# The Periodic Table Chemistry.

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The Periodic Table Chemistry

Do Now – 10/24/2011 How are elements arranged on the periodic table?

Review Electron Configuration
There are 7 energy levels and corresponding sublevels. Electrons are arranged in specific ways on energy sublevels. Sublevels = s,p,d,and f.

Periodic Table Brown = S block Red = P block Yellow = D block Blue = F block

Practice Ne = 10 electrons 1s2 2s2 2p6 P = 15 electrons
1s2 2s2 2p6 3s2 3p3 [Ne]10 3s2 3p3 Ti = 22 electrons 1s2 2s2 2p6 3s2 3p6 4s2 3d2 [Ar]18 4s2 3d2 Ni = 28 electrons 1s2 2s2 2p6 3s2 3p6 4s2 3d8 [Ar]18 4s2 3d8

The Periodic Table Originally created by Demitri Mendeleev we will cover that tomorrow. The periodic table is organized into a grid with groups and periods. Each element is represented by an element box containing the element’s name, symbol, atomic mass, & atomic number.

Periods Rows = periods (b/c trends in properties repeat – they’re “periodic” – as you go across the rows)

What’s a periodic trend? Here’s an everyday example:

Groups/Families Columns = families or groups (b/c they have similar characteristics)

Horizontal rows are called PERIODS
Periodic table Mendeleev The periodic table arranges all the elements in groups according to their properties. Vertical columns are called GROUPS Horizontal rows are called PERIODS

Learning Check 1 Which element is in group 1, period 4? A) Be B) Ca
D) C

Learning Check 2 Which element is in group 14, period 3? A) Ge B) Na
C) C D) Si

Parts of the Periodic Table
The periodic table is divided into several sections. The three main divisions are: Metals Metalloids Non-metals Within those sections we divide it even further.

Metals

Metals On the left (EXCEPT H!) Metallic properties: Dense solids
Shiny luster High melting points Tend to form positive ions Good conductors of electricity Malleable (can stretch into wire) Ductile (can beat into sheets)

Nonmetals

Nonmetals On the right (AND hydrogen!) Properties: Low melting points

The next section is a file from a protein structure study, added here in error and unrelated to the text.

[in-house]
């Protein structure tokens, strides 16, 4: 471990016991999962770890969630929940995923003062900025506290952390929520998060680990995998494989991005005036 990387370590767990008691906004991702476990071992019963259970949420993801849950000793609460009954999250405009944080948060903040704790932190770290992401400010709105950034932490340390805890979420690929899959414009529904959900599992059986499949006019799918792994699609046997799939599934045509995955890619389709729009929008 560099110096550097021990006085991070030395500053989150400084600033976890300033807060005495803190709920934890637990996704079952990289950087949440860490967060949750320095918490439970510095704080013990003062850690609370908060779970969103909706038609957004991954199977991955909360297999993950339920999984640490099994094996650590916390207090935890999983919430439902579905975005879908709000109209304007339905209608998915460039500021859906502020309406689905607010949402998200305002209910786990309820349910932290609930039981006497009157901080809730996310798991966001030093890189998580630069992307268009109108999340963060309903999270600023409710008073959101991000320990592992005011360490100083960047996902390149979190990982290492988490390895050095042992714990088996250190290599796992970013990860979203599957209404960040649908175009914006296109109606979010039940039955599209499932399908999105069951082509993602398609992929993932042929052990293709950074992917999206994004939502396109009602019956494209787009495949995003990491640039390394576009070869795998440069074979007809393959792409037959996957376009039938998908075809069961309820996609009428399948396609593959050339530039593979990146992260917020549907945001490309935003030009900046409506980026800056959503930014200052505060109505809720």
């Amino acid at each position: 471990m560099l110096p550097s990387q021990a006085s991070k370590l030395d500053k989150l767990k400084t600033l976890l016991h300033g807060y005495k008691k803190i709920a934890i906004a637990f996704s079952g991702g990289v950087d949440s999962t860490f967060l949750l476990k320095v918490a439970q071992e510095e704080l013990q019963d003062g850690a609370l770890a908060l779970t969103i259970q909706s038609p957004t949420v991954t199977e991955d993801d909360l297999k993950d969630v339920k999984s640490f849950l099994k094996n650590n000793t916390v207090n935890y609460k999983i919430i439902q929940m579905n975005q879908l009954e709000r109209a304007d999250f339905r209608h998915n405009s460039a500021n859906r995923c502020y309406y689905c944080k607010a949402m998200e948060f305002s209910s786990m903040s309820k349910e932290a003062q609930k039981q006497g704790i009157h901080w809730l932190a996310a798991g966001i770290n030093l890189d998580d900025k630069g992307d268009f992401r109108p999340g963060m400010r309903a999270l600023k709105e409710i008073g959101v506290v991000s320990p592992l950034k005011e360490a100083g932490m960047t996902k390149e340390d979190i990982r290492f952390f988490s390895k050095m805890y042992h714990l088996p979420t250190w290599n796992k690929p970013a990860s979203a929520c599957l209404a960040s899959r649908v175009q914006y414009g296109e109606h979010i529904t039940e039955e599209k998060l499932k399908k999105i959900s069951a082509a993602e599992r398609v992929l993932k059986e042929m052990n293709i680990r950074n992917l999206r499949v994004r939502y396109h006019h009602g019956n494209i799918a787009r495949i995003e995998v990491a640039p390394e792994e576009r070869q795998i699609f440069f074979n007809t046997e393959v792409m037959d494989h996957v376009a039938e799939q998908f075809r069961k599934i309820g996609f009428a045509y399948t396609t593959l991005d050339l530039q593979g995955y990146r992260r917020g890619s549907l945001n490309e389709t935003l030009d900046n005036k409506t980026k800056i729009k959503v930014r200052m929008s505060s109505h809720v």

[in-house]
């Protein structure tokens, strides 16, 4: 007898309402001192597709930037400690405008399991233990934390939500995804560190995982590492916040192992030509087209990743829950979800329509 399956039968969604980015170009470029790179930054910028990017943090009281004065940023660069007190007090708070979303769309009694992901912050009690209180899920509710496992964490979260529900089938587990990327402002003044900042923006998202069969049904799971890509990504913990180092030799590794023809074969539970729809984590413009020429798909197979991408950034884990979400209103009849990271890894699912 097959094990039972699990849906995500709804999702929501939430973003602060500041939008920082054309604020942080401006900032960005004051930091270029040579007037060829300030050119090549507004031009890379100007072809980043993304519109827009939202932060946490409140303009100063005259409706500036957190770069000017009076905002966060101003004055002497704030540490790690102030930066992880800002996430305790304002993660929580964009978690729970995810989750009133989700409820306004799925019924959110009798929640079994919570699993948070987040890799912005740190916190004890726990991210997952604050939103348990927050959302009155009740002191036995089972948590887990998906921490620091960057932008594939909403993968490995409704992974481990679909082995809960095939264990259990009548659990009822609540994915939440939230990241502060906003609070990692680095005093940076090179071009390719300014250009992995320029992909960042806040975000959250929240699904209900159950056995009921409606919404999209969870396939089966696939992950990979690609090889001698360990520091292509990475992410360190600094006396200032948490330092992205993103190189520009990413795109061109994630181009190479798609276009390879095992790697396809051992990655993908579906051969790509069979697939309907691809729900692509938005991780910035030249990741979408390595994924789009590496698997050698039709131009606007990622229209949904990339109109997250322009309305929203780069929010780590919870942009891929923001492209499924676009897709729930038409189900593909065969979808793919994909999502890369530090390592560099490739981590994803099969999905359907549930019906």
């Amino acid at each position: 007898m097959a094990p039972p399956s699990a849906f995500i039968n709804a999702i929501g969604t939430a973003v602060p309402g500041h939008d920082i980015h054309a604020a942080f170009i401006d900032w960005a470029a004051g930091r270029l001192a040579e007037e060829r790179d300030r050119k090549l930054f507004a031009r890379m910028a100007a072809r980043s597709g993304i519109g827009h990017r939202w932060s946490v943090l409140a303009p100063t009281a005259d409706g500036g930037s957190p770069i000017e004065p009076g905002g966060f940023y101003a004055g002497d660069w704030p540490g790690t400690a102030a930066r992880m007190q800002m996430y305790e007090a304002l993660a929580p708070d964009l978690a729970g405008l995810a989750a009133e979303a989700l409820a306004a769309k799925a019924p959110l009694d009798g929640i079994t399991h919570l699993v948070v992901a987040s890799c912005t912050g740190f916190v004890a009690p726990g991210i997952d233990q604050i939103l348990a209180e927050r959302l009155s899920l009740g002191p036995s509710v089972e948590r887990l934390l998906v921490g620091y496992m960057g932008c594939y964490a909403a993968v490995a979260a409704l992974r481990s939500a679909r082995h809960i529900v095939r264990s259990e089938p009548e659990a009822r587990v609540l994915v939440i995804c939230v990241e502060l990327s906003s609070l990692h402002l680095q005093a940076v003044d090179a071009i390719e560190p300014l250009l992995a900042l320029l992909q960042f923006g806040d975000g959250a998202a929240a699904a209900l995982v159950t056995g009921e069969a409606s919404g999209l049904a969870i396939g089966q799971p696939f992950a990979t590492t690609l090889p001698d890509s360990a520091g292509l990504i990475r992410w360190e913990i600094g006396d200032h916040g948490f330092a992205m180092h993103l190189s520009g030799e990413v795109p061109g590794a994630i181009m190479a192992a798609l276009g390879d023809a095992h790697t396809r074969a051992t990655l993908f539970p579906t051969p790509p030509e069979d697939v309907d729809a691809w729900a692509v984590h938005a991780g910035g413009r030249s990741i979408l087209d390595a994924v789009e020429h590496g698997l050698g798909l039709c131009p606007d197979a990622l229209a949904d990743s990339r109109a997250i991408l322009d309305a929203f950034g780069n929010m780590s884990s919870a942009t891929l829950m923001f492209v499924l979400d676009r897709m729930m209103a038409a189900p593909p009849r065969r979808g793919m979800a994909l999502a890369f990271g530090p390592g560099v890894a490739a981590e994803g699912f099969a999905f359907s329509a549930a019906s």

Low densities Dull luster Poor conductors of heat and electricity Many are gasses at room temperature If you forget which side is which, remember – Oxygen is NOT a metal.

Semi-metals or Metalloids

Metalloids Touching the stair step (except Al)
To draw stair step: start between B and Al. Properties of both metals and nonmetals Good semiconductors

Chemical Families Group 1 (except H!): Alkali metals
Explode in water Soft Group 2: Alkaline Earth metals Very reactive (Less reactive than alkali) Hard (why they’re called “Earth” metals) Groups 3 -12: Transition metals Group 17: Halogens Very reactive Group 18: Noble gasses Inert (don’t react)

Alkali Metals – Group 1A Soft metals, cut it with knife
Highly reactive Good conductors of heat and electricity

Alkaline Earth Metals – Group 2A
Shiny solids, harder than Alkali metals Less reactive than Alkali Metals React with oxygen Doesn't dissolve easily in water

Halogens – Group 7A Very reactive nonmetals Always found combined with other elements in nature

Transition metals Good Electrical Conductors The greater the hardness of the metal the higher the melting points Lustrous Malleable

Inner Transition Metals
Divided into Lanthanides (top) & Actinide (bottom) Lanthanides – silvery, high melting pts Actinides - radioactive elements Only three actinides exist in nature

Noble Gases – Group 8A Last natural elements to be discovered
Colorless Unreactive Very Stable